Alice on Dulany Street: How the PTAB handles 101 in ex parte appeals

In many of the decisions, the examiners and appellants had an opportunity to make arguments based on Alice before the PTAB reached a decision. Yet, the outlook has become only more grim for appellants who are hoping that the PTAB will overturn a § 101 rejection. As indicated above, the reversal rate for a § 101 rejection in December 2016 based on Alice was less than 9%. Equally worrying for potential appellants is that some decisions introduced a § 101 rejection even when prior art rejections were reversed. The PTAB seems to have stopped the practice of urging examiners to review the claims for compliance under § 101 in light of Alice, and, instead, has become more active in introducing § 101 rejections on their own.

FREE WEBINAR: Drafting for Alice in 2017

On Tuesday, January 31, 2017, at 2pm ET, please join Gene Quinn (IPWatchdog) for a free webinar discussion on best practices for software patents and predictions for 2017… Since May 2016, Judges Moore, Taranto, Hughes, Chen, Newman, O’Malley, Reyna, Stoll, Wallach and Plager have all sign on to decisions that found at least some software patent claims to be patent eligible. That brings the total to ten (10) judges of the Federal Circuit indisputably in favor of patent eligibility for software in at least some instances over the last eight months.

PTAB declares MRI machine an abstract idea, patent ineligible under Alice

In what can be described only as an utterly ridiculous, intellectually insulting, and idiotic decision, the Patent Trial and Appeal Board (PTAB) of the United States Patent and Trademark Office (USPTO) has done the truly absurd. In Ex parte Hiroyuki Itagaki the PTAB has ruled a magnetic resonance imaging (MRI) machine to be patent ineligible because it is an abstract idea, citing the United States Supreme Court’s decision in Alice v. CLS Bank for support.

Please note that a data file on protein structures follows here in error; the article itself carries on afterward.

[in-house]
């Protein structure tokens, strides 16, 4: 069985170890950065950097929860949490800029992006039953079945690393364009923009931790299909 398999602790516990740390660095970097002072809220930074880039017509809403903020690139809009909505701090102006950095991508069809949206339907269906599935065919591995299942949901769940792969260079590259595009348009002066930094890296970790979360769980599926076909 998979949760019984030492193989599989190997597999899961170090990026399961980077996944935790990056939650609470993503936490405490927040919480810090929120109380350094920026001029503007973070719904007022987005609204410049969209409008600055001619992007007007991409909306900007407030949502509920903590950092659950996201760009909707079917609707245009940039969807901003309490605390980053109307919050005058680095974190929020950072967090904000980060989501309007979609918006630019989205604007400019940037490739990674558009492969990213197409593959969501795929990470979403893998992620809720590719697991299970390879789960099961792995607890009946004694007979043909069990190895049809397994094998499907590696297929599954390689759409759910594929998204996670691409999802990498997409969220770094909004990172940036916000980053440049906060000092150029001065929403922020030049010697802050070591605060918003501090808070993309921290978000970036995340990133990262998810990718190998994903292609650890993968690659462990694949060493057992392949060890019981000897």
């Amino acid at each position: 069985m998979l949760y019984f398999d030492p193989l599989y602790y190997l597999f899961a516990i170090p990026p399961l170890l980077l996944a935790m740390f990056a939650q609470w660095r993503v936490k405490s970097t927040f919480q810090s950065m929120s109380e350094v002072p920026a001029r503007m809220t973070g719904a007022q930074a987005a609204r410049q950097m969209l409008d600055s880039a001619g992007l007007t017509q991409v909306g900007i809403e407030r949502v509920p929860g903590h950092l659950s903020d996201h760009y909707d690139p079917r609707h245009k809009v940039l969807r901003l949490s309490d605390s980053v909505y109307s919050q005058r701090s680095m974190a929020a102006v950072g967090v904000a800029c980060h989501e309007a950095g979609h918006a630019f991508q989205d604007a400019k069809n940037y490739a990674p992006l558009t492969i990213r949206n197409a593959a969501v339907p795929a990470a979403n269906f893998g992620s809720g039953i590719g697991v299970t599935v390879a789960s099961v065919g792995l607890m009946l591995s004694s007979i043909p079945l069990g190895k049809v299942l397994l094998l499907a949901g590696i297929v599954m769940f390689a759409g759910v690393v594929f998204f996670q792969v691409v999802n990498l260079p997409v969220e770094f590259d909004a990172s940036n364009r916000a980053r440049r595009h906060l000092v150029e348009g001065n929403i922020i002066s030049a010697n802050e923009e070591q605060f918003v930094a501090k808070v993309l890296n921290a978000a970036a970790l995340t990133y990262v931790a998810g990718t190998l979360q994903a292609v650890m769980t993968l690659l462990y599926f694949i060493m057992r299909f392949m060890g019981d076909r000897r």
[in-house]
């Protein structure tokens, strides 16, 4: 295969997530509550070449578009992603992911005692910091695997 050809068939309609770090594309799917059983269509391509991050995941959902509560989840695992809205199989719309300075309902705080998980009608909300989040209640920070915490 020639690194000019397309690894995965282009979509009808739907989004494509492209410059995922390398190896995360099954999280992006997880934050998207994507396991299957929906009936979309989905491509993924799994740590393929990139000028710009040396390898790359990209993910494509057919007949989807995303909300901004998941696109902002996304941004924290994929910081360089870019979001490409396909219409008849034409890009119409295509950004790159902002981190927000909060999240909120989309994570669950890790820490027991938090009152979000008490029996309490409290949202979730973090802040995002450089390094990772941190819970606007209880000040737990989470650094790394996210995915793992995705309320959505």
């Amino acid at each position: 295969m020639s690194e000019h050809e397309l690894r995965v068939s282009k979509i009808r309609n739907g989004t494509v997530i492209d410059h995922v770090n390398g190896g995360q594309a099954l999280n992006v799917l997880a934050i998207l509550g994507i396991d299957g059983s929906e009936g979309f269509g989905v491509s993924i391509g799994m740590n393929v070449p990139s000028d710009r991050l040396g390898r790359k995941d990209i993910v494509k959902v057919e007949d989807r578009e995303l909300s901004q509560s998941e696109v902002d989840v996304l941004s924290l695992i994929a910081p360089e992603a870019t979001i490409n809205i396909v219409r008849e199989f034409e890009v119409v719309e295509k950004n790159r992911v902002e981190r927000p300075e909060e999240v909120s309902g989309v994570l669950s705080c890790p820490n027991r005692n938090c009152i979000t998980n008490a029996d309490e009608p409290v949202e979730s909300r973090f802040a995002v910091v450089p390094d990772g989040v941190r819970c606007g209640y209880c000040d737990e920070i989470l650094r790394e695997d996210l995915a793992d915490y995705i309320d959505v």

A Guide to Software Patent Eligibility at the Federal Circuit

The Alice/Mayo framework is the decisional approach adopted by the United States Supreme Court for determining whether a patent claim exhibits, such as software patent claims, embody patent eligible subject matter… Over the last six months the Federal Circuit has provided a great deal of clarity, with 9 judges (Judges Moore, Taranto, Hughes, Chen, Newman, O’Malley, Reyna, Stoll, and Plager) signing on to decisions that found software patent claims to be patent eligible. What follows is a a summary of the significant developments over the last six months.

Federal Circuit: An unconventional solution to a technological problem is patent eligible

The ’510, ‘984, and ‘797 patents were each held eligible for similar reasons. Again, the court found that even if the claims were directed to an abstract idea, they would be eligible under step two of the Alice framework. The Court again relied on the unique and unconventional distributed architecture found in the specification and construed into the claim in the previous proceeding. This architecture allowed for load distribution – a technological and unconventional solution to a technological problem. While the ‘984 claims contained generic components and functions, the overall ordered combination of the limitations were unconventional and solved the technological problem.

FREE WEBINAR: Drafting Patent Applications to Overcome Alice

Join us on Thursday, November 3, 2016 at 2pm ET for a discussion on drafting patent applications to overcome Alice, with JiNan Glasgow of Neopatents and Gene Quinn of IPWatchdog. In addition to taking as many of your questions as possible we will address the following: (1) Brief overview of Alice, Enfish, TLI Communications, BASCOM, McRo and FairWarning IP. (2) What these most recent Federal Circuit cases teach about drafting software patents. (3) How to cope with being unexpectedly assigned to an Art Unit.

What makes a good IP renewals provider?

IP portfolios are business assets. The payment of patent annuities is an important part of ensuring a valuable IP portfolio is primed for monetisation. Efficient IP management demands lots of time, attention and cost – particularly if portfolios are directly managed by patent offices around the world. Many patent holders elect external IP renewals teams to carry the administration, manage patent renewals and offer insight into which patents should be abandoned.

Claims broad enough to encompass mental processes are unpatentable abstract ideas

The Court reasoned that the claims were limited to straightforward steps that a skilled artisan could perform mentally and that the inventors admitted to doing so. The claims, on their face, do not call for computer implementation, and Synopsys did not advance a claim construction requiring a computer. Additionally, complex details in the specification are insufficient to transform broad claims from an abstract idea into patentable subject matter. Given the breadth of the claims, the Court declined to decide if a computer-implemented version of the invention would be patentable under § 101.